Dr Beardsley is an Infectious Disease clinician and researcher who spent five years at the Oxford University Clinical Research Unit in Ho Chi Minh City. Now based in Sydney, his current research is focused on the burden of disease and drug-resistance related to Aspergillus in Vietnam and Australia. He is a co-author in the Lancet Global Burden of Diseases series in his capacity as GBD specialist on Vietnam. Dr Beardsley has experience in clinical trials as well as lab paper based experimental science and has a keen interest in collaborative cross-disciplinary research.

More info here.

Dr Bernays is a Senior Lecturer at the University of Sydney and an Associate Professor at the London School of Hygiene and Tropical Medicine. She is a medical anthropologist and focuses on the social implications of infectious disease, in particular understanding how to design interventions to support enhanced community engagement in prevention and care. She leads an established international programme of qualitative research focused on adolescent HIV and mental health in Sub-Saharan Africa. Recently, she has also been focused on integrating social science into research focused on anti-microbial resistance (AMR), TB and COVID-19 in Vietnam. She is co-leader of the AMR Social Science node at the Marie Bashir Institute, as well as lead for the Infections and Immunisation theme in the Sydney Global Child Health Network. She plays a key role in delivering the Master's of Global Health programme and is committed to the long-term capacity development of social scientists through her research and teaching.

More info here.

Professor Brennan is an Associate Dean of International Research Development, global leader of the Optimisation and Perception Group, Co-Director of the international BREAST platform and holds the Chair of Diagnostic Imaging. His research involves studying innovative techniques and technologies that minimise the risk to patients while detecting clinical indicators of diseases and dysfunctions. Over the last decade he has published over 75 peer-reviewed papers in the highest ranked radiological journals and textbooks. He has generated over $13m in grant support and has over 200 publications. Professor Brennan has acted as a undergraduate, graduate and PhD examiner in 9 universities across the world and won 2 medals of excellence for teaching.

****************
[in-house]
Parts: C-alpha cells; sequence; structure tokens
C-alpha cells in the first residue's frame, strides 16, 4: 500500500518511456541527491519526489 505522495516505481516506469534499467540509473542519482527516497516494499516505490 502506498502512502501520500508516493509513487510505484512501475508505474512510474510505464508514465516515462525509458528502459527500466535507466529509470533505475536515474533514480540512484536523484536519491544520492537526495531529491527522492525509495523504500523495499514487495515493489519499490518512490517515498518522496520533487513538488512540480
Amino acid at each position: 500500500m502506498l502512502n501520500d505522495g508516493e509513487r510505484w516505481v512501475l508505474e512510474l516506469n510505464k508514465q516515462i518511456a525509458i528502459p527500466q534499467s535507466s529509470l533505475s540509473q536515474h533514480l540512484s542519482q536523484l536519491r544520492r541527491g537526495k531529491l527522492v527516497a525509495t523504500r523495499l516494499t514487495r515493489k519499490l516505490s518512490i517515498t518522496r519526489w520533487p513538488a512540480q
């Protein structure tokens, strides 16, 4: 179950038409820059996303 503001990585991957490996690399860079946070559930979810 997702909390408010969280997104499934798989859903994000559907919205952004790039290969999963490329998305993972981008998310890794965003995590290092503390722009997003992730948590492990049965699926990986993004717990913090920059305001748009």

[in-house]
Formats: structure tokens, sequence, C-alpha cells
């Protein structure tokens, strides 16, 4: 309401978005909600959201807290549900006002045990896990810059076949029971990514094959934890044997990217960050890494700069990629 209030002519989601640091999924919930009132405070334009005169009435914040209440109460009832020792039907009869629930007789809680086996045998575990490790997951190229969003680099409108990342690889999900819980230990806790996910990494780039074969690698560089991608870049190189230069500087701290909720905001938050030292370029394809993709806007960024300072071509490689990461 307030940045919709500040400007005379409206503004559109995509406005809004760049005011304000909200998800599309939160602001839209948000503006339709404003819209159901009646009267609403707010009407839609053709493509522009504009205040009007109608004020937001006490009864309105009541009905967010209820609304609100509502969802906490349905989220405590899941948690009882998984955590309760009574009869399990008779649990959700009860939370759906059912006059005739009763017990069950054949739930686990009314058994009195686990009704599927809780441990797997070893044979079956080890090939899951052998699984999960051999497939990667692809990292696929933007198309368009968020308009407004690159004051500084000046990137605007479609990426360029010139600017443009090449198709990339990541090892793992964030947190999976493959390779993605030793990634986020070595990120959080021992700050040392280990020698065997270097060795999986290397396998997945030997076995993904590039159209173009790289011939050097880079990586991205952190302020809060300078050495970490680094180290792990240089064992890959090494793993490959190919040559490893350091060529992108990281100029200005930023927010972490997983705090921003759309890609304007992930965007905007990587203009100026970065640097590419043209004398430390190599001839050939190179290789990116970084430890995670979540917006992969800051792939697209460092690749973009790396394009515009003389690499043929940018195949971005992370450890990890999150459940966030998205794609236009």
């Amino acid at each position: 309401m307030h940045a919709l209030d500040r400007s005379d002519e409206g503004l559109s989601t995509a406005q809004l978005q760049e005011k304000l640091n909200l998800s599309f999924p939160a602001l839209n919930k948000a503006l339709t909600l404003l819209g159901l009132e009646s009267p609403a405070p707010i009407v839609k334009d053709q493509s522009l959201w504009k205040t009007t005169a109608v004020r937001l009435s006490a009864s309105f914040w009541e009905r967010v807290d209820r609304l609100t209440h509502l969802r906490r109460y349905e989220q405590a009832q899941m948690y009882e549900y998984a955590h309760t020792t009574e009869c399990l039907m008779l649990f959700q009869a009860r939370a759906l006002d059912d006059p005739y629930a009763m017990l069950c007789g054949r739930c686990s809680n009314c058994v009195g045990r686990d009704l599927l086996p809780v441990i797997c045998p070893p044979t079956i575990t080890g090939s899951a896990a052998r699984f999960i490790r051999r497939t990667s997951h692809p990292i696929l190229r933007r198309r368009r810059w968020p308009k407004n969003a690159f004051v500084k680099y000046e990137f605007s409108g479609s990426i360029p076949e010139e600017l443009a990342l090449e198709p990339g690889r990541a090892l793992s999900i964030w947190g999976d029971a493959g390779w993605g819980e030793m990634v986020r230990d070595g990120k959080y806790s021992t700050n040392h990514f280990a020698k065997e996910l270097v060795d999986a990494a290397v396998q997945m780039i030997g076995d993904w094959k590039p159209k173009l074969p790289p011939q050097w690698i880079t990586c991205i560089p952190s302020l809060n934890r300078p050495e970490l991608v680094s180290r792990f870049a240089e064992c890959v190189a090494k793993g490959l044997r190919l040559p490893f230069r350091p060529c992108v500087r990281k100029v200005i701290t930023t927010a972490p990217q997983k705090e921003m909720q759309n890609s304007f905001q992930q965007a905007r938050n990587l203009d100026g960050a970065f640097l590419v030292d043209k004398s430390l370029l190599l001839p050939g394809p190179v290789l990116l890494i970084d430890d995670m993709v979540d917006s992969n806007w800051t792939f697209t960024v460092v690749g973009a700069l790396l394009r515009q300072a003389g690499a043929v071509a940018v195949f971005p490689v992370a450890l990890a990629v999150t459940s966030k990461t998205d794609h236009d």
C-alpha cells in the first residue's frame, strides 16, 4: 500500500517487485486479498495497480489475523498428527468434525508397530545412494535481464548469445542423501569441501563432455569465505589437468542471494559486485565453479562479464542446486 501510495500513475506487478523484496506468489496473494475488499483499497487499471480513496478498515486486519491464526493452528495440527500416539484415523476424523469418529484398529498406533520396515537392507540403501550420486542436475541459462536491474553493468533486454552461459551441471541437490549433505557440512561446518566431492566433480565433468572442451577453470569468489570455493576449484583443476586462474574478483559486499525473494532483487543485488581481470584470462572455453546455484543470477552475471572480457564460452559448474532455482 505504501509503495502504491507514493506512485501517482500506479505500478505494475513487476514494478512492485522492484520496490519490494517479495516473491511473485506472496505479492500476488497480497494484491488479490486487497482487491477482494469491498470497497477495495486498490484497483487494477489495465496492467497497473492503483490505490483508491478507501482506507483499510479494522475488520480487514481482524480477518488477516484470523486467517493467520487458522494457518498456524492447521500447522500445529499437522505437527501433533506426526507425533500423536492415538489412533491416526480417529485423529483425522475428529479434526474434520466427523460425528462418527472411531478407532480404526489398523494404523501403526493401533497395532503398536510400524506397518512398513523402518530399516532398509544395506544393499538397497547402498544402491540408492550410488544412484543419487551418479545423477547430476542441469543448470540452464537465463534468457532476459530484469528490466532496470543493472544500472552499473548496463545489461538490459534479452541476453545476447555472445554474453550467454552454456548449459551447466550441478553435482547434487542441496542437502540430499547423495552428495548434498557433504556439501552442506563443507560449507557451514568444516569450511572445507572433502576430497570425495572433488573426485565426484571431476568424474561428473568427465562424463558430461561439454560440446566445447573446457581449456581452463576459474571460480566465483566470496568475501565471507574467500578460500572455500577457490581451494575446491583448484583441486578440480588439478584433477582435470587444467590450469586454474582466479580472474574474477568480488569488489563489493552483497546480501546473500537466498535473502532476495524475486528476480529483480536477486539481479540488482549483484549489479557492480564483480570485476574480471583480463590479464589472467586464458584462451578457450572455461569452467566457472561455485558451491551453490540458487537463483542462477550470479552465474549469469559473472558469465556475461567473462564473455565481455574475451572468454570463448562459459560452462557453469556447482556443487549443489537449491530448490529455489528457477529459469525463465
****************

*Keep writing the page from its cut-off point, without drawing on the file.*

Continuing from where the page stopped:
More info here.

Professor Fox is a respiratory physician, epidemiologist and clinical trialist and is a co-founder the Sydney Vietnam Initiative. Over the past decade he has focused on detection and prevention of Tuberculosis among disadvantaged populations. He lived in Vietnam for four years, during which time he established a major randomised controlled trials of household screening for tuberculosis. He currently leads a number of NHMRC-supported trials relating to tuberculosis and lung disease in Vietnam. In partnership the Woolcock Institute of Medical Research, he co-leads a group of sixty research staff working across 11 Provinces of Vietnam.

More info here.

Dr Gavan is a Senior Lecturer at the Sydney College of the Arts in the School of Media Arts and Language in the Faculty of Arts and Social Sciences. Dr Gavan focuses on recognising emerging dimensions of diverse creative practices and assesses how these perspectives lead to opportunities for creative practitioners in society. In 2018 she initiated a UNESCO collaboration project in Vietnam called Manufacturing Creativity. The project focused on identifying the issues and responses of creative exemplars in the manufacturing industry. Her new project Visualising Value, aims to assess the communication between manufactures and creative practitioners in innovative ecosystems in order to connect potential collaborators. Dr Gavan collaborates with Ho Chi Minh City University of Architecture, Ho Chi Minh City of Fine Arts and the University of Culture and Heritage, HCM.

More info here.

Professor Guest David teaches undergraduate courses at all levels and has supervised over 40 PhD and Research Masters students. His current research focuses on the constraints faced by smallholder farmers in tropical horticulture that limit adoption of improved crop management and improved livelihoods. He has extensive partnerships with research institutes and farming communities around the Asia-Pacific region and serves on the Executives of the Sydney Institute of Agriculture, Sydney Southeast Asia Centre, Scientists Australia for Gender Equity. He is Past-President and Fellow of the Australasian Plant Pathology Society and Past President of the Asian Association of Societies of Plant Pathology. He is a Member of the Order of Australia (AM) and was awarded a Career Medal for Agriculture and Rural Development by the Government of Vietnam. He has published over 100 research articles, three monographs, 19 book chapters and supervised over 40 postgraduate HDR students and been awarded over $17 million in research funding.